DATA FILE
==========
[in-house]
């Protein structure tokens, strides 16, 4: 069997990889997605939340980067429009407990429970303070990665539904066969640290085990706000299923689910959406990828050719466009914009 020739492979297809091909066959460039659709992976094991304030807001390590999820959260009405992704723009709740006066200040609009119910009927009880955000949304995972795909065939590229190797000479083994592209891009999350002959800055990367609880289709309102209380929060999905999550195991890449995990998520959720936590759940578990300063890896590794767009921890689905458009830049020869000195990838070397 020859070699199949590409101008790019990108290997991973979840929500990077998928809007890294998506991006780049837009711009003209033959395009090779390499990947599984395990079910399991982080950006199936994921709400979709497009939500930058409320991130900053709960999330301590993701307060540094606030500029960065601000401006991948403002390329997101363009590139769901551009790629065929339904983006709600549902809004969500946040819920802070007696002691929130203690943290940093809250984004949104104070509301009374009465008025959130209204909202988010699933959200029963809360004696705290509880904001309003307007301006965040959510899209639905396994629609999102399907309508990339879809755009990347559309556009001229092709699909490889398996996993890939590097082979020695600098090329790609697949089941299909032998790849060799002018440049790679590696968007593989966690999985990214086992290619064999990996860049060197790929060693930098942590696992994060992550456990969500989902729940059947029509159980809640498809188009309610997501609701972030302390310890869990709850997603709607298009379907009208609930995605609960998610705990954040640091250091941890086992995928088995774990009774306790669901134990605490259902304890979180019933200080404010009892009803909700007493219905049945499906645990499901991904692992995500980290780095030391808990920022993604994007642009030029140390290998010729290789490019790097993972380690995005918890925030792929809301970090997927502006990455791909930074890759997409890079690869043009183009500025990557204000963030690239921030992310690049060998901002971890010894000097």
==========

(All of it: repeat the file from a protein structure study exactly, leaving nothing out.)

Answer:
[in-house]
């Protein structure tokens, strides 16, 4: 069997990889997605939340980067429009407990429970303070990665539904066969640290085990706000299923689910959406990828050719466009914009 020739492979297809091909066959460039659709992976094991304030807001390590999820959260009405992704723009709740006066200040609009119910009927009880955000949304995972795909065939590229190797000479083994592209891009999350002959800055990367609880289709309102209380929060999905999550195991890449995990998520959720936590759940578990300063890896590794767009921890689905458009830049020869000195990838070397 020859070699199949590409101008790019990108290997991973979840929500990077998928809007890294998506991006780049837009711009003209033959395009090779390499990947599984395990079910399991982080950006199936994921709400979709497009939500930058409320991130900053709960999330301590993701307060540094606030500029960065601000401006991948403002390329997101363009590139769901551009790629065929339904983006709600549902809004969500946040819920802070007696002691929130203690943290940093809250984004949104104070509301009374009465008025959130209204909202988010699933959200029963809360004696705290509880904001309003307007301006965040959510899209639905396994629609999102399907309508990339879809755009990347559309556009001229092709699909490889398996996993890939590097082979020695600098090329790609697949089941299909032998790849060799002018440049790679590696968007593989966690999985990214086992290619064999990996860049060197790929060693930098942590696992994060992550456990969500989902729940059947029509159980809640498809188009309610997501609701972030302390310890869990709850997603709607298009379907009208609930995605609960998610705990954040640091250091941890086992995928088995774990009774306790669901134990605490259902304890979180019933200080404010009892009803909700007493219905049945499906645990499901991904692992995500980290780095030391808990920022993604994007642009030029140390290998010729290789490019790097993972380690995005918890925030792929809301970090997927502006990455791909930074890759997409890079690869043009183009500025990557204000963030690239921030992310690049060998901002971890010894000097």